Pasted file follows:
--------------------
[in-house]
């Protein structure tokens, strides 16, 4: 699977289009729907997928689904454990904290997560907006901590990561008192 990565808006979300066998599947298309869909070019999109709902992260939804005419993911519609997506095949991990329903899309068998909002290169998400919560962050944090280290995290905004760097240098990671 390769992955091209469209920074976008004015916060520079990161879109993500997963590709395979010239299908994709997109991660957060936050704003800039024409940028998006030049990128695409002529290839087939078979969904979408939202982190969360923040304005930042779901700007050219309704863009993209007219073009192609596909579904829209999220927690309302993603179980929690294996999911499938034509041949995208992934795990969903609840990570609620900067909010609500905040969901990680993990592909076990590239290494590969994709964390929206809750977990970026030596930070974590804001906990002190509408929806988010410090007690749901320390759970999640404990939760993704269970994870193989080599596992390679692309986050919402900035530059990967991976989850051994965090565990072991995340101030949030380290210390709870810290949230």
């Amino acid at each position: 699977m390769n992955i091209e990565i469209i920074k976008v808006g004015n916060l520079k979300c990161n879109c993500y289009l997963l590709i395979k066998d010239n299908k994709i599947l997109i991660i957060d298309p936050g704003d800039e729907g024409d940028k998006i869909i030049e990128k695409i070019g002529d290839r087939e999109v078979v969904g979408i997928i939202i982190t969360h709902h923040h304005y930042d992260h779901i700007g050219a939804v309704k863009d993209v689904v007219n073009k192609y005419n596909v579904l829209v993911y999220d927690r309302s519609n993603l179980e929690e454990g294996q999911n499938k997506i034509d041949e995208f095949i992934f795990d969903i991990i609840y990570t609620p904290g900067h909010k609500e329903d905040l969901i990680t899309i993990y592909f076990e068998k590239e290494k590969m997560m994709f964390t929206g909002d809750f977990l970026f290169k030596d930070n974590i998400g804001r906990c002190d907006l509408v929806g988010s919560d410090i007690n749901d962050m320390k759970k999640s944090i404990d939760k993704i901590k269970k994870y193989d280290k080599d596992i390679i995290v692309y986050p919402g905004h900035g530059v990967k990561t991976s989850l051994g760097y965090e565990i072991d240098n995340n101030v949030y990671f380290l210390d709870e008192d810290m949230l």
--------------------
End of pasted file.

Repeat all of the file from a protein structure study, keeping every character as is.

[in-house]
């Protein structure tokens, strides 16, 4: 699977289009729907997928689904454990904290997560907006901590990561008192 990565808006979300066998599947298309869909070019999109709902992260939804005419993911519609997506095949991990329903899309068998909002290169998400919560962050944090280290995290905004760097240098990671 390769992955091209469209920074976008004015916060520079990161879109993500997963590709395979010239299908994709997109991660957060936050704003800039024409940028998006030049990128695409002529290839087939078979969904979408939202982190969360923040304005930042779901700007050219309704863009993209007219073009192609596909579904829209999220927690309302993603179980929690294996999911499938034509041949995208992934795990969903609840990570609620900067909010609500905040969901990680993990592909076990590239290494590969994709964390929206809750977990970026030596930070974590804001906990002190509408929806988010410090007690749901320390759970999640404990939760993704269970994870193989080599596992390679692309986050919402900035530059990967991976989850051994965090565990072991995340101030949030380290210390709870810290949230």
């Amino acid at each position: 699977m390769n992955i091209e990565i469209i920074k976008v808006g004015n916060l520079k979300c990161n879109c993500y289009l997963l590709i395979k066998d010239n299908k994709i599947l997109i991660i957060d298309p936050g704003d800039e729907g024409d940028k998006i869909i030049e990128k695409i070019g002529d290839r087939e999109v078979v969904g979408i997928i939202i982190t969360h709902h923040h304005y930042d992260h779901i700007g050219a939804v309704k863009d993209v689904v007219n073009k192609y005419n596909v579904l829209v993911y999220d927690r309302s519609n993603l179980e929690e454990g294996q999911n499938k997506i034509d041949e995208f095949i992934f795990d969903i991990i609840y990570t609620p904290g900067h909010k609500e329903d905040l969901i990680t899309i993990y592909f076990e068998k590239e290494k590969m997560m994709f964390t929206g909002d809750f977990l970026f290169k030596d930070n974590i998400g804001r906990c002190d907006l509408v929806g988010s919560d410090i007690n749901d962050m320390k759970k999640s944090i404990d939760k993704i901590k269970k994870y193989d280290k080599d596992i390679i995290v692309y986050p919402g905004h900035g530059v990967k990561t991976s989850l051994g760097y965090e565990i072991d240098n995340n101030v949030y990671f380290l210390d709870e008192d810290m949230l």